How to Answer the Interview Question: "Would You Travel or Relocate?"
Depending on what type of career you are pursuing or the type of work you’re involved in, it is likely that you will, at some point, be asked how you feel about changing locations.
Most corporations today have headquarters in multiple locations, and your talents may be suited better elsewhere. Or you may have outgrown your position, and your employer may want to push you to succeed.
In other cases, you may be applying for a new job or position in a different location from where you are currently based. If this is the case, you will most definitely be asked about your current living situation and your future plans.
The question can be quite unsettling. To feel this way is normal – in fact, it is an encouraging sign, as it highlights how aware you are of the potential changes in your future.
Employers want to know how willing you are to take that next step to relocate, if indeed it is an option. Whatever you want to do, it is vital that you are honest, as it will determine the actions of both you and your potential employer.
This article will highlight how you can best deal with these challenging questions and how you can go about impressing an employer. We will also discuss the key tips to succeed in these circumstances.
During the interview process, this question will most likely be asked quite far in, because employers first want to establish if you have the right skills and qualifications.
There would be little point in asking you this question if you do not have the basic requirements. So if you are being asked this question, then you are a potential candidate for the job.
First, if you are unwilling to travel large distances to work, then you must state this firmly.
It may seem like you are damaging your prospects, but if there is no possibility of your traveling, then you must consider if the job was ever viable in the first place.
The reasons for not being able to travel could be:
- The location is simply too far, and the commute would take too much time and money
- You may have other commitments to attend to, such as another job or study
- You do not have the means to travel that far. For example, you cannot drive, or the local transport links in your area do not go to the desired location
- You may have dependents, such as children or a partner, and the commute will ultimately disrupt your relationships
Do not hesitate to expand upon the reasons why you are unwilling to travel to your potential employer. In the case of dependents or a commute, they may be able to help you in some way.
The use of company cars and transport has become popularized, and this may be an option. You will not be sure of this until you are completely honest.
If you are willing to commute, then ensure that you say so.
Saying yes is an obvious starting point, but be sure to ask questions about what the potential employer is asking you to commit to.
Questions to ask are:
- Do you offer any travel reimbursements or incentives?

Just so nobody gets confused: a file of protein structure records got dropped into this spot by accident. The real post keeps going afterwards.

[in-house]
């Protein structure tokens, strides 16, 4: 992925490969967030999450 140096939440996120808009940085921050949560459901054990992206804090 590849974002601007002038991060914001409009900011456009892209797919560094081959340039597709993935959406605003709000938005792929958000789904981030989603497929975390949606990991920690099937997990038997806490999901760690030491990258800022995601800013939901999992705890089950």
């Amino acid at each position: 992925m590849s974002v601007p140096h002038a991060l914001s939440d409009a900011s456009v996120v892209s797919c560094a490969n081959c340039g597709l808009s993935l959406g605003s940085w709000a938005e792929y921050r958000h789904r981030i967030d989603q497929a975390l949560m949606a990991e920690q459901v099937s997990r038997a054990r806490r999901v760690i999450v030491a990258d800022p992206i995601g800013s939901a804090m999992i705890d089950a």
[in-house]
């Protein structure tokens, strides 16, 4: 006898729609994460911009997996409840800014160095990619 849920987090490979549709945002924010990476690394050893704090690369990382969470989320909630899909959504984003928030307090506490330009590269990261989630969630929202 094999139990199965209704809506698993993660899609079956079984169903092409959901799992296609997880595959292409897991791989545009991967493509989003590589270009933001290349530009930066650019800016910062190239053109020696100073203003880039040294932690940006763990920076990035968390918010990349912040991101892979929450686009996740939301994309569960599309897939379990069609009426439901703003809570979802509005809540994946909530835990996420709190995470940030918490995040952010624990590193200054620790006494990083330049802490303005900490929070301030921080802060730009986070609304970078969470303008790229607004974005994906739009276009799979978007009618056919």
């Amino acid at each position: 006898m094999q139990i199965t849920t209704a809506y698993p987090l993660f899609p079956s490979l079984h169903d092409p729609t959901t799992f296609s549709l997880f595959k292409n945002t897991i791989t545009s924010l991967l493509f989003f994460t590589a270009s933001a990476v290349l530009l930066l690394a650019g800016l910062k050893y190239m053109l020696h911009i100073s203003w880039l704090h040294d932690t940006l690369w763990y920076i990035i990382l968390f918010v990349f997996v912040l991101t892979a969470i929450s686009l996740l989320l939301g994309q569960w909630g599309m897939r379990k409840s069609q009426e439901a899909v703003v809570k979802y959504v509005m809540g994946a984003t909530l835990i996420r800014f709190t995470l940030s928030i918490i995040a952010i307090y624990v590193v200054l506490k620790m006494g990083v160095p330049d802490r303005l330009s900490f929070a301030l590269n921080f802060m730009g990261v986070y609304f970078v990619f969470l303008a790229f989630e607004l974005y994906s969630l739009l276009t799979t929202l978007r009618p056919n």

- Will the commute be factored into my working time?
- How often do you expect me to commute?
- Do other employers commute and where do they commute from?
- What is the best way to travel to the office or location?
These questions will help you understand what the employer is looking for. They will also inform the employer of your intentions.
Asking the question of your willingness to travel can be tricky – even awkward. Employers do need answers, but they do not like to intimidate potential future staff members.
The question can often be rephrased as:
- How would you feel about frequently travelling to work?
- Do you enjoy travelling or commuting?
Remember that you also can postulate over different answers, and you do not have to be blunt in your response.
Here are some sample answers for yes, maybe and no:
- "I would be very happy with this. What would you suggest is the best way to get to the office?"
- "Yes, of course I am willing to travel. Are there any car-share initiatives with any of your fellow employees?"
- "Sure. Is there any policy with travel incentives?"
- "It depends on how often you expect me to commute. I like travelling to work, but it may be difficult. Can you help in any way with this?"
- "I would consider commuting, but it is something I am not familiar with. What would you suggest is the most viable way of getting to the office?"
- "I have other commitments, and it may be hard to come in every day to the office. Is there any way we can work something out between us?"
- "Unfortunately, I am looking for a role that fits around my busy family life. Do you allow colleagues to work from home?"
- "I am happy to attend any training in the office, but I may find it difficult to maintain this due to my other job. Can we potentially come to a compromise?"
- "Right now, I do not have the means to travel that far. In the future, I would consider it, but at this moment, I am still learning to drive. Can you as an employer in any way help with this?"
The answer you give should open further conversation. Do not say a resolute yes or no. Instead, use the questions to develop a dialogue during the interview process.
Employers like candidates who show willingness and the ability to negotiate. Do not forget to use these skills during these questions.
Relocation is very different to the prospect of travelling to work, as it requires a completely different commitment altogether.
You may be applying for a role with offices in international locations. Or your skillset may be better suited elsewhere, and your potential employer wants to get the best out of you.